The journey to publishing for a playwright is different from what is typical for most authors. As award-winning playwright David Henry Hwang says, “First you write a play, and you send it to people who hopefully are interested in producing it.”
For Hwang, the process is filled with constant rewrites: “The first draft is really just a suggestion of how the play is going to eventually turn out.” In the case of Chinglish (published this month by Theatre Communications Group), about a Midwestern American looking for a lucrative business contact in China, the playwright used the resources of Manhattan’s Lark Play Development Center to develop the work. “This is a place where I can take the play, hear it read by actors, and as soon as I hear it read, I usually want to change things,” says Hwang. “We only had the first act, and of course Chinglish is bilingual, so it involves the use of sur-titles. We had a bunch of actors sitting around a table, and we set up a PowerPoint program to simulate the effect of what it would be like to have to read titles, just to see if the concept would work. And that reading felt good, and then I went on and finished the full play.”
Chinglish debuted in Chicago before its Broadway opening last fall. “Every step along the way, the play is being rewritten, often on a daily and sometimes an hourly basis, and at some point they make me stop rewriting. ‘The critics are coming and we have to “freeze” the show—you can’t make any more changes,’ which is always the saddest day for me.”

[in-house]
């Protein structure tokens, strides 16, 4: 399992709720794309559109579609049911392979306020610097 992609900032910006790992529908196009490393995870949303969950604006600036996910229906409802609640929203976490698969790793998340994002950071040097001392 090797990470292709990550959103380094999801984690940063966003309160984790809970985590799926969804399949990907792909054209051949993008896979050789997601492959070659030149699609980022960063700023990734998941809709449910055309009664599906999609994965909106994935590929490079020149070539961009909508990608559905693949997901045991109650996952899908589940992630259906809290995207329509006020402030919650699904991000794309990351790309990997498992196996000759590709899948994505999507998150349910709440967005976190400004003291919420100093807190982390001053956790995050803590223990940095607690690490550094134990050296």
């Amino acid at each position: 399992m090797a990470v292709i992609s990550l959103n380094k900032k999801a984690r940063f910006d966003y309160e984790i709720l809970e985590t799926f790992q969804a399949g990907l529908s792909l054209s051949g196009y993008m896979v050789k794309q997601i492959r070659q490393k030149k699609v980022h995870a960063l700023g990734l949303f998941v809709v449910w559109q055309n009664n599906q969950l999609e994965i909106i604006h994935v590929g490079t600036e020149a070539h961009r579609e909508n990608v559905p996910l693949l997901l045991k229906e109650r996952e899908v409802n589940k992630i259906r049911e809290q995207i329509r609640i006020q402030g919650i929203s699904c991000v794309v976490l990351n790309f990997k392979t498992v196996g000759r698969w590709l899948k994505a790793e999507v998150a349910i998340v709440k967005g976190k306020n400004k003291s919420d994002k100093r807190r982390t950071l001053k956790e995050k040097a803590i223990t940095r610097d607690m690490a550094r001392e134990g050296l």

Hwang continued reworking his play when the production went into rehearsal for Broadway. He made changes every day—sometimes major changes, sometimes just tweaking it. “Then the show opened on Broadway, and that is the official ‘frozen’ version. There is a saying that plays are not finished, they’re abandoned—which means at some point they make you stop and that’s the final version. And that’s what gets published.”
Theatre Communications Group has had a long relationship with Hwang. Publisher Terry Nemeth tells Show Daily, “We published David’s first play back in 1980 as part of a series called Plays in Process. It was a play called FOB, which was the first play he wrote—he did it as a student at Stanford—and we’ve been publishing him ever since.” Nemeth notes that TCG, which is a service organization for the American theater, started publishing individual plays in the late 1980s. “A lot of publishers will just pick and choose plays that are hits. We pick the writer and then go along for the ride—it’s much more fun that way.”
Hwang will be signing copies of Chinglish at the TCG booth (3905) today, 1–2 p.m.